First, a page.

Manchester City manager Mancini walks onto pitch before their English Premier League soccer match against Manchester United in Manchester

Why there’s so much difficulty understanding Mancini, Benitez’s plights

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If there’s a commonality between Manchester City’s FA Cup failure and Chelsea’s Europa League success, it’s the empty, futile call to support managers who clearly not longer (or never did) fit their clubs – the appeal for stability in the wake of modest accomplishment, an argument that rest more on nostalgia than the realities of the modern soccer world.

When news broke of Roberto Mancini’s impending dismissal at City, the general reaction was surprise that a man, one year removed from winning a Premier League title, were to be let go. Manchester City needed stability, the chorus sang as Txiki Begiristain affixed the brooches. And with Rafa Benítez, the addition of another major trophy has already lead to main stream coverage’s reflections on whether the former Liverpool man has earned the permanent job at Stamford Bridge.

There’s a strange element of contrarianism in both these views, as on the surface, it seems pretty clear why both Chelsea and City would be willing to move on. Or, put another way, it’s unclear why either Mancini or Benítez would be good bets to meet their clubs’ 2013-14 ambitions, whether you judge their capabilities on current or historic results. Going back to Inter, Mancini’s results have always been those of a well-supported man who can win when things when fortune broke his way. Benítez, at both Valencia and Liverpool, proved capable of challenging for big things, but he’s so far removed from those accomplishments, it’s almost as if the current visage is completely different coach – an insecure performer unable to adapt after a crowd figures out his only trick.

The commonality between the pro-Mancini and pro-Benítez views is an inability to come to grips with modern-day soccer – a state of play in which, much to the chagrin of many who follow the game, players, managers, and executives are held to a standard commensurate with the outlay of their owners. Perhaps supporters of Benítez and Mancini see a world where absolute accomplishments are sufficient, in which case a second place Premier League finish and a Europa League trophy are good enough for any manager. But Sheikh Mansour didn’t this so much money into City to see the Citizens fail to threaten Manchester United. And Roman Abramovich’s ambitions need no explanation. Their managers will always be evaluated relative to their owners’ ambitions, and in that respect, there’s little wonder why Manuel Pellegrini will be hired by City, just as José Mourinho will rejoin Chelsea.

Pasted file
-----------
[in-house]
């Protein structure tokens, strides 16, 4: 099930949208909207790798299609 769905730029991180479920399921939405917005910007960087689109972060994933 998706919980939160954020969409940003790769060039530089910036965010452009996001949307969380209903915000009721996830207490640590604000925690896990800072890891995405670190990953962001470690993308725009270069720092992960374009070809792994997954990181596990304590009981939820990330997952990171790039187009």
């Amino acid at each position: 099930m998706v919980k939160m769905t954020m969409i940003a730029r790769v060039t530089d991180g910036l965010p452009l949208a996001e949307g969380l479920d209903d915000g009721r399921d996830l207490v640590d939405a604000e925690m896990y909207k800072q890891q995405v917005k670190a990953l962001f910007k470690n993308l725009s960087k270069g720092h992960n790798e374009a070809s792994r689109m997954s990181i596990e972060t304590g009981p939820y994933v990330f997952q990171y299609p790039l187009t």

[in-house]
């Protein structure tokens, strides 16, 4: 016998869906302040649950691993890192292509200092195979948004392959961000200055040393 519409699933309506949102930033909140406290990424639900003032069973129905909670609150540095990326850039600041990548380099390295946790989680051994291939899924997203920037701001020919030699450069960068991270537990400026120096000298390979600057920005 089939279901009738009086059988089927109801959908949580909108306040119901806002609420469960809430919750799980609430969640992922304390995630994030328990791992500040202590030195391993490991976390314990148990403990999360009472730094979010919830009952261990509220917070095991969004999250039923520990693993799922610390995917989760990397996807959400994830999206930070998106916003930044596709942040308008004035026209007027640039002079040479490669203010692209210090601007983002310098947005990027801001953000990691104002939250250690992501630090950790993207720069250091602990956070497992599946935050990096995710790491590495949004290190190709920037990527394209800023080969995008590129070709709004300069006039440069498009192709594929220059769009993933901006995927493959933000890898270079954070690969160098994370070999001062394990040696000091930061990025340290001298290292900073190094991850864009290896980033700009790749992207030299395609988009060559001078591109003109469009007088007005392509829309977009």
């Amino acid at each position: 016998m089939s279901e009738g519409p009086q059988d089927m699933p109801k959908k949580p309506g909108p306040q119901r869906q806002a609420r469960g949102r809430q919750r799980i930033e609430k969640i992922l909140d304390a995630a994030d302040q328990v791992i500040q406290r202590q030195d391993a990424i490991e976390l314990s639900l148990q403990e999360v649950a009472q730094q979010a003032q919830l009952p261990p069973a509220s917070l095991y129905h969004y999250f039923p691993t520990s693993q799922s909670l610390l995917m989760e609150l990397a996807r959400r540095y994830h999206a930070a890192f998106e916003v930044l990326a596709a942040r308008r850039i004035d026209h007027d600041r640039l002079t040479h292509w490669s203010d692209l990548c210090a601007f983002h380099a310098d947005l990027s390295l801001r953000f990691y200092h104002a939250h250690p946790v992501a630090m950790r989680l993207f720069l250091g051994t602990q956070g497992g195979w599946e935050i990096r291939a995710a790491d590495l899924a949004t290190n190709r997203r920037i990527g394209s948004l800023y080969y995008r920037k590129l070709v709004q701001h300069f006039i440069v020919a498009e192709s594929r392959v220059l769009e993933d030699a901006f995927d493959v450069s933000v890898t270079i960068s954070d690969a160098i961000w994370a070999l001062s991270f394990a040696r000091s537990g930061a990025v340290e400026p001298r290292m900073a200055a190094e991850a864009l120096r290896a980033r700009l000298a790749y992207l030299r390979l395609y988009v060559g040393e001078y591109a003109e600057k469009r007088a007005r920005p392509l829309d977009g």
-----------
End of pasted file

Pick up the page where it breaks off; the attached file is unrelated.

At some point, people who follow (and cover) Chelsea, City – or, for that matter, Real Madrid, Barcelona, Paris Saint-Germain, or any team who can keep up with the world’s other huge spenders – need to adjust their world views. When you’re spending enough to have one of the most talent teams in the world, it’s nowhere near good enough when your team doesn’t perform to that level. ‘Why didn’t you compete for the league title? Why didn’t you go better in Europe?’ If there aren’t good answers to these questions, you’re likely gone.

And rightfully so. It’s not that you need to win everything. No owner’s that naïve. But you need to have the squad performing to its capabilities. You need to have trophies taken from you, not given them away. So when City’s boardroom sees their squad never threaten Manchester United, or Abramovich sees his team fighting to stay in the top four rather than threatening for first, they can’t help but wonder: Could somebody else do better?

Pellegrini? He probably can. Mourinho? He’s proven he will.

But this isn’t about comparing managers or the tough decisions boardrooms have to make. It’s about the narratives sounding these managers. The reality is that both Benítez and Mancini, despite their accomplishments at their jobs, have failed to get their immense talent to perform commensurate with expectations. They knew the expectations doing into their jobs, and as they Eastland and Stamford Bridge, their heart of heart will know they’ve failed to meet their chairmans’ goals. And just as acutely, they’ll know other coaches with better resumes are ready to take over their jobs.

If they want, pundits can go on and on about stability and the need to give a manager time, but Pep Guardiola won Champions League in his first season at Barça. Mourinho won in his second year at Inter. Roberto Di Matteo was an interim when he won Champions League, and Jupp Heynckes is only in his second season at Bayern.

At some point, everybody needs to accept the realities of the modern world are not motivated by nostalgia. If I’m paying for a title contender and you say you can give it to me, you’re damn right you’re going to be fired if you come up short.

US women will host Switzerland twice in October